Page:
An international study by Australia's national science agency, CSIRO, has found that climate change will lead to more extreme floods and droughts in the South Pacific.
The study, led by CSIRO oceanographer Dr Wenju Cai, examined the movement of the South Pacific rain band, which spans the Pacific from south of the equator southeast to French Polynesia and can move north up to 1000 kilometres towards the equator.
It found the frequency of this movement will almost double in the next 100 years, with rain intensifying at a corresponding rate.
In a statement, the CSIRO said Pacific countries will experience more extreme floods and droughts, in response to increasing greenhouse gas emissions
The study also found greenhouse gases are projected to enhance equatorial Pacific warming, which will lead to increased frequency of extreme excursions of the rain band.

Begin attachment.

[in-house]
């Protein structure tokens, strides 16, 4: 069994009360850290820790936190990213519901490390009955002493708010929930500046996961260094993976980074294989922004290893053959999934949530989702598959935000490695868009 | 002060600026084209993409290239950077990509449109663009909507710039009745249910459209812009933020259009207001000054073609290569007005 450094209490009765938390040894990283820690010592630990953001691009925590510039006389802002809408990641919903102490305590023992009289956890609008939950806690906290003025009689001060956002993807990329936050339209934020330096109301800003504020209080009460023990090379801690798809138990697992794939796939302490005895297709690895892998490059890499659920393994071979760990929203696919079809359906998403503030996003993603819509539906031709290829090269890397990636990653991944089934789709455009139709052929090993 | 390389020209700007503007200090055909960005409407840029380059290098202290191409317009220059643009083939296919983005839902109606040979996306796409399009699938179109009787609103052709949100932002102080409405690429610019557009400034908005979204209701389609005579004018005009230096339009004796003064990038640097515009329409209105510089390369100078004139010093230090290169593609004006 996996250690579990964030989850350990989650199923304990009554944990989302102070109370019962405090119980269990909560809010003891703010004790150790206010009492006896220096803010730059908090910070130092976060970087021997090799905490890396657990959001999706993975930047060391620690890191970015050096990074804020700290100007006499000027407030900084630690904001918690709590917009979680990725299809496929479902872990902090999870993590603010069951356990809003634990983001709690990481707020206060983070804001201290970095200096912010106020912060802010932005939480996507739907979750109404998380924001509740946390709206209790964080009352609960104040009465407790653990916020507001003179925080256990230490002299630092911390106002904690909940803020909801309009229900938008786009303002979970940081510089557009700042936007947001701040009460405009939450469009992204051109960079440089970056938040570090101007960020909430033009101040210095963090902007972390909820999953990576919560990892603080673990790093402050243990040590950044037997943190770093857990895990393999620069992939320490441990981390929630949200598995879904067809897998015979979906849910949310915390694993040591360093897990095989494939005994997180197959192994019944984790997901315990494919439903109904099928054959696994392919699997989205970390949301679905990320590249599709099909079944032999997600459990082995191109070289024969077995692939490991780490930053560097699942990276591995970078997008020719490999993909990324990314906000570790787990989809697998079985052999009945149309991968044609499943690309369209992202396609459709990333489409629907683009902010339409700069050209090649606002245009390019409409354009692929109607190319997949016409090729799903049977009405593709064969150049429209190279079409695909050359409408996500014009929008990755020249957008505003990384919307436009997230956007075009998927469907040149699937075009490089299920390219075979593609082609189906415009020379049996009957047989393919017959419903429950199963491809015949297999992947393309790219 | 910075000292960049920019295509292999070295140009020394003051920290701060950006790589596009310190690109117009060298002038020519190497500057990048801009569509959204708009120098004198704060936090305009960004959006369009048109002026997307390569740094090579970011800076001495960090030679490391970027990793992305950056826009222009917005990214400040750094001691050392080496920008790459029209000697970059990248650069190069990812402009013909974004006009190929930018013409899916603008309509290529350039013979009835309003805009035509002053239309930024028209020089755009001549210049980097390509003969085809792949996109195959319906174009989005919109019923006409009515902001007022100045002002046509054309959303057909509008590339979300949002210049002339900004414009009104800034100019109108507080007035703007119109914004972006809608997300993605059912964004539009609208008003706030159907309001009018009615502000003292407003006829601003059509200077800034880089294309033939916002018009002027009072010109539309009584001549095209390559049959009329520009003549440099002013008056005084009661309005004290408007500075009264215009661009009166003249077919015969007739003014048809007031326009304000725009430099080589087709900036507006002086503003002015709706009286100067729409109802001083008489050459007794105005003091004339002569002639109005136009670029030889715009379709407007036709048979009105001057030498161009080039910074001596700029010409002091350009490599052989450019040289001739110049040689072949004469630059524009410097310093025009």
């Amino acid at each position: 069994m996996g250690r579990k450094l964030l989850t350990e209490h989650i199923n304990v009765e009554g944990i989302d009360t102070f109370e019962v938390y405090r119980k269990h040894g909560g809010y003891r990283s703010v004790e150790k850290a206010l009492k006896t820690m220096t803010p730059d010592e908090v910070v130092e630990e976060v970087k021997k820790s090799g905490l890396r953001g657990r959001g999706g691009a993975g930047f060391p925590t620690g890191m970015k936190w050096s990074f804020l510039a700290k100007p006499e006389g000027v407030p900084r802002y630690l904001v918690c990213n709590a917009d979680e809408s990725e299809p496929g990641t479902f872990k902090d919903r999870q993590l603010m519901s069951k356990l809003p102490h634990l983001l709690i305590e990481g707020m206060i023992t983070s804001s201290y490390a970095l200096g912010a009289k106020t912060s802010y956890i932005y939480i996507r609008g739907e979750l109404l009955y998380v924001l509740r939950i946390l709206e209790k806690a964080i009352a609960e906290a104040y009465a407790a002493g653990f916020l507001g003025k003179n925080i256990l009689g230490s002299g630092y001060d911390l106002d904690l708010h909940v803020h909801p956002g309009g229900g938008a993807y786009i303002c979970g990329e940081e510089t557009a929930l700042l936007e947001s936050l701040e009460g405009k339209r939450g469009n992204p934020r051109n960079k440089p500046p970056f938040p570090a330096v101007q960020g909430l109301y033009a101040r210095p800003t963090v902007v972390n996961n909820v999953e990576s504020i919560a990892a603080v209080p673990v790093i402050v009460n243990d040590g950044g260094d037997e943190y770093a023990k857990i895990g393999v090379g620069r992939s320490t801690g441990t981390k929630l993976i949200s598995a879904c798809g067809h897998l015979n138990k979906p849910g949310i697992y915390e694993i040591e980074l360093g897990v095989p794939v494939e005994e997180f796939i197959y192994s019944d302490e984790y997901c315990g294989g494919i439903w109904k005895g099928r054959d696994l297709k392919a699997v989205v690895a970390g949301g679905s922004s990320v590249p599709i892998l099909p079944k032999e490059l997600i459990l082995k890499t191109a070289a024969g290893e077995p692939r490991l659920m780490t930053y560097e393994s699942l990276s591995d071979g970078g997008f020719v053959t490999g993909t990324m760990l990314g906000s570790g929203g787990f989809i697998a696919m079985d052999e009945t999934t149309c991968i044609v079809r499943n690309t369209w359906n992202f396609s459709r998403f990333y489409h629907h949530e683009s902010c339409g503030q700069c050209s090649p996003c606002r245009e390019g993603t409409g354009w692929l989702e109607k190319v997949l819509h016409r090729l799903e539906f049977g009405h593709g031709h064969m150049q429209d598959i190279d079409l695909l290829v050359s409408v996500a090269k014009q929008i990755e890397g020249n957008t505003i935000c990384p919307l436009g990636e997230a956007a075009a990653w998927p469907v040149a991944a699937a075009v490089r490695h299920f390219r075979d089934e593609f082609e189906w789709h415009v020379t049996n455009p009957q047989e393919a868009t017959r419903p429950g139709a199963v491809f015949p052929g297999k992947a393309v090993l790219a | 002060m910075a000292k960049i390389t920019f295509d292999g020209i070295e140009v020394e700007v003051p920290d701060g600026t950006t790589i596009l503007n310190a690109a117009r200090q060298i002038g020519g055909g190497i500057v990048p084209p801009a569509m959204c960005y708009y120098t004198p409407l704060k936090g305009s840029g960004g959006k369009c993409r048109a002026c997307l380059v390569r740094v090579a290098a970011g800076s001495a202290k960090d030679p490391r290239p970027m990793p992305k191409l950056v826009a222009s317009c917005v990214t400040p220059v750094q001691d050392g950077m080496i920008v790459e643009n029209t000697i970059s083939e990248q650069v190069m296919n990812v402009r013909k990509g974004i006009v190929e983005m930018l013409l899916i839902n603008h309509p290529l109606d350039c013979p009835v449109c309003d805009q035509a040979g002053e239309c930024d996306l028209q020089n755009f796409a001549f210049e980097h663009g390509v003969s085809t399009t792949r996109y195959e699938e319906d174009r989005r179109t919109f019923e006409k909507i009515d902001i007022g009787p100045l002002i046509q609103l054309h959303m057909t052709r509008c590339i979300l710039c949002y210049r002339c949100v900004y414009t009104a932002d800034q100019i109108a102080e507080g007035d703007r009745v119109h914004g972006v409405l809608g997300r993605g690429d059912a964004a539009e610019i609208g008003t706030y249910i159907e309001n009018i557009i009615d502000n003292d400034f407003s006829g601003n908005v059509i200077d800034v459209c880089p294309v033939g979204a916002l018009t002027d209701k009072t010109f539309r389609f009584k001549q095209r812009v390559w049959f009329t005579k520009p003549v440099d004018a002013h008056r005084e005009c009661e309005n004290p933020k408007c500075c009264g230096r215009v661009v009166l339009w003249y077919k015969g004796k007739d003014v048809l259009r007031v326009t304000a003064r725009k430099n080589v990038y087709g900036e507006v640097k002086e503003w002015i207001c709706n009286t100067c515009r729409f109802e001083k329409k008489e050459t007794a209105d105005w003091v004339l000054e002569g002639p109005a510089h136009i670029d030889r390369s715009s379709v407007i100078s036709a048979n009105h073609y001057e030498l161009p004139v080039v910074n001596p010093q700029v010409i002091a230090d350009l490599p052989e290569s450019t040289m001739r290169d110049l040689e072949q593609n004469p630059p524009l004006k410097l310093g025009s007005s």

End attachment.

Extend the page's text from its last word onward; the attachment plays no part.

The study says it is the largest and most persistent rain band in the southern hemisphere.
Dr Cai says during extreme El Nino events, such as the 1982/83 and 1997/98, the band moved northward by up to 1000 kilometres.
He says this shift brings more severe extremes, including cyclones to regions such as French Polynesia that are not accustomed to such events.
The study found during moderate El Nino events the rain band moves northeastward by 300 kilometres and countries located in its normal position, such as Vanuatu, experience forest fires and droughts and increased tropical cyclones.